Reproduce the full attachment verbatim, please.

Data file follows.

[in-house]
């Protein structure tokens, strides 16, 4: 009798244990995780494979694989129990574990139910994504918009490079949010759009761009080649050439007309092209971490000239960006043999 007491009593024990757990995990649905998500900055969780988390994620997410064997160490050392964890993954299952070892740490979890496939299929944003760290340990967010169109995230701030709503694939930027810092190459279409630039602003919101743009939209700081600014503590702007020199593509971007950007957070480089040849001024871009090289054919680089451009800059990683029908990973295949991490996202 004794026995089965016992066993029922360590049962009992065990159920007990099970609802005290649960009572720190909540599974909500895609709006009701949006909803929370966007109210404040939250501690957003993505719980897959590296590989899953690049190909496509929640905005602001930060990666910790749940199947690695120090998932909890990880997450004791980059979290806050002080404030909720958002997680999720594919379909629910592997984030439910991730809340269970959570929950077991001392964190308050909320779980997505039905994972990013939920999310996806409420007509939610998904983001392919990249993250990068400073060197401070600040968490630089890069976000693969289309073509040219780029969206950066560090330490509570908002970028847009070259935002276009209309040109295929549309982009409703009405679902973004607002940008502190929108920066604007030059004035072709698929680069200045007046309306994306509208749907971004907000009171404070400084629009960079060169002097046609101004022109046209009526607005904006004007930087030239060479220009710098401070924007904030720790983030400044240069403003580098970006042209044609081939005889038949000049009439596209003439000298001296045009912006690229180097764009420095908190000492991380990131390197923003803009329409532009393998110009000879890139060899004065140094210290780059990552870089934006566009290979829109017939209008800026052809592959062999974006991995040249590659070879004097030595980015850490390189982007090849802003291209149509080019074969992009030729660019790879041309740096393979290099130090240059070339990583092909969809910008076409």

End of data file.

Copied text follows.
[in-house]
């Protein structure tokens, strides 16, 4: 009798244990995780494979694989129990574990139910994504918009490079949010759009761009080649050439007309092209971490000239960006043999 007491009593024990757990995990649905998500900055969780988390994620997410064997160490050392964890993954299952070892740490979890496939299929944003760290340990967010169109995230701030709503694939930027810092190459279409630039602003919101743009939209700081600014503590702007020199593509971007950007957070480089040849001024871009090289054919680089451009800059990683029908990973295949991490996202 004794026995089965016992066993029922360590049962009992065990159920007990099970609802005290649960009572720190909540599974909500895609709006009701949006909803929370966007109210404040939250501690957003993505719980897959590296590989899953690049190909496509929640905005602001930060990666910790749940199947690695120090998932909890990880997450004791980059979290806050002080404030909720958002997680999720594919379909629910592997984030439910991730809340269970959570929950077991001392964190308050909320779980997505039905994972990013939920999310996806409420007509939610998904983001392919990249993250990068400073060197401070600040968490630089890069976000693969289309073509040219780029969206950066560090330490509570908002970028847009070259935002276009209309040109295929549309982009409703009405679902973004607002940008502190929108920066604007030059004035072709698929680069200045007046309306994306509208749907971004907000009171404070400084629009960079060169002097046609101004022109046209009526607005904006004007930087030239060479220009710098401070924007904030720790983030400044240069403003580098970006042209044609081939005889038949000049009439596209003439000298001296045009912006690229180097764009420095908190000492991380990131390197923003803009329409532009393998110009000879890139060899004065140094210290780059990552870089934006566009290979829109017939209008800026052809592959062999974006991995040249590659070879004097030595980015850490390189982007090849802003291209149509080019074969992009030729660019790879041309740096393979290099130090240059070339990583092909969809910008076409």